# Raising both sides of differential equation

Quickie: say you have the expression;

$$\frac{d\ln(x)}{d\ln(y)} = z$$

Is it legit to raise both sides by $e$ so it becomes

original question

$$\frac{dx}{dy} = e^z$$

edited because I forgot about math

$$e^{\left( \dfrac{d \ln x}{d \ln y}\right)} = e^z$$

• What is your definition of the expression $d\ln x/d\ln y$? – Stahl Mar 21 '13 at 22:08
• It is legit to raise both sides by $e$ so that it becomes $e^ { \frac { d\, \ln x} { d \, \ln y} } = e^z$. – Calvin Lin Mar 21 '13 at 22:09

What you wrote is pure formality, I've never seen such a notation. But if want to follow all rules of differentiation and etc., you could have done this $$d \ln x = \frac {dx}x \\ d \ln y = \frac {dy}y \\ \frac {d \ln x}{d \ln y} = \frac {y\,dx}{x\,dy} = z \\ \frac {dx}{dy} = z\frac xy$$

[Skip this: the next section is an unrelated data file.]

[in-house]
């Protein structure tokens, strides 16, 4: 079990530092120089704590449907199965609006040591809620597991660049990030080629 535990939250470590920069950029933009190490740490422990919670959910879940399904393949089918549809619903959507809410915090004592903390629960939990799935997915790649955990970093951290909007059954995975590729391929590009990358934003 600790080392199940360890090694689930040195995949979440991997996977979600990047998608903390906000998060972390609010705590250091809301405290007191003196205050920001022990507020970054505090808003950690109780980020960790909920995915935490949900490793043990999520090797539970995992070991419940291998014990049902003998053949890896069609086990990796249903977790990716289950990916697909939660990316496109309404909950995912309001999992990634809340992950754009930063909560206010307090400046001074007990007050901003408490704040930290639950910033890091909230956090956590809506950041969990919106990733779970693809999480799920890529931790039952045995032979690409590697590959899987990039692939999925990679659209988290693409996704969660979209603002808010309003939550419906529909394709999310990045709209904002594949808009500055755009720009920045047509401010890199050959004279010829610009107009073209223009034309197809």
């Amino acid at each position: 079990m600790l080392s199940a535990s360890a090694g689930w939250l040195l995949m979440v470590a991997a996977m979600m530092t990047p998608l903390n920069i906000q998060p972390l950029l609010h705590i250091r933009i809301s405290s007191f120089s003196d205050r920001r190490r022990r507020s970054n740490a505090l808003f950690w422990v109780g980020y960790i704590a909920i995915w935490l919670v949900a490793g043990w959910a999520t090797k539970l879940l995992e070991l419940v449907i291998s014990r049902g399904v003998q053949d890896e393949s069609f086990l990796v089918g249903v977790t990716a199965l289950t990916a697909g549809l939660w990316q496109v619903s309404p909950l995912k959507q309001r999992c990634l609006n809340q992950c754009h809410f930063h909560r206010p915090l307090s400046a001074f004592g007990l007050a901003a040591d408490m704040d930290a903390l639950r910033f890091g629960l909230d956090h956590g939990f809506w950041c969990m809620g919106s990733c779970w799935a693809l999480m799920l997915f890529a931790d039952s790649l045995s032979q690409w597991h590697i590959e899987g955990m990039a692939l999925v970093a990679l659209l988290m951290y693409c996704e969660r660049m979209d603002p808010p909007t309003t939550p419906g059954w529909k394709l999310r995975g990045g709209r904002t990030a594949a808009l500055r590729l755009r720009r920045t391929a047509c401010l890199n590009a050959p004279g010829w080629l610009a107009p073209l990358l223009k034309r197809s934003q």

• OK so this is cool. Not to sound too stupid (though I think I blew that in my original post) but why is $d\ln x = \dfrac{dx}{x}$? – Alex Mar 21 '13 at 22:18
• Denote $f = \ln x$, so its derivative $f' = \frac {df}{dx} = \frac 1x$, from which you can find $df = \frac {dx}x$, and just recall that $df = d\ln x$. just like Sami put in his answer. – Kaster Mar 21 '13 at 22:20
We have $df(x)=f'(x)dx$ so $$z=\frac{d\ln x}{d\ln y}=\frac{y\,dx}{x\,dy}$$ hence $$\frac{dx}{dy}=z\frac{x}{y}.$$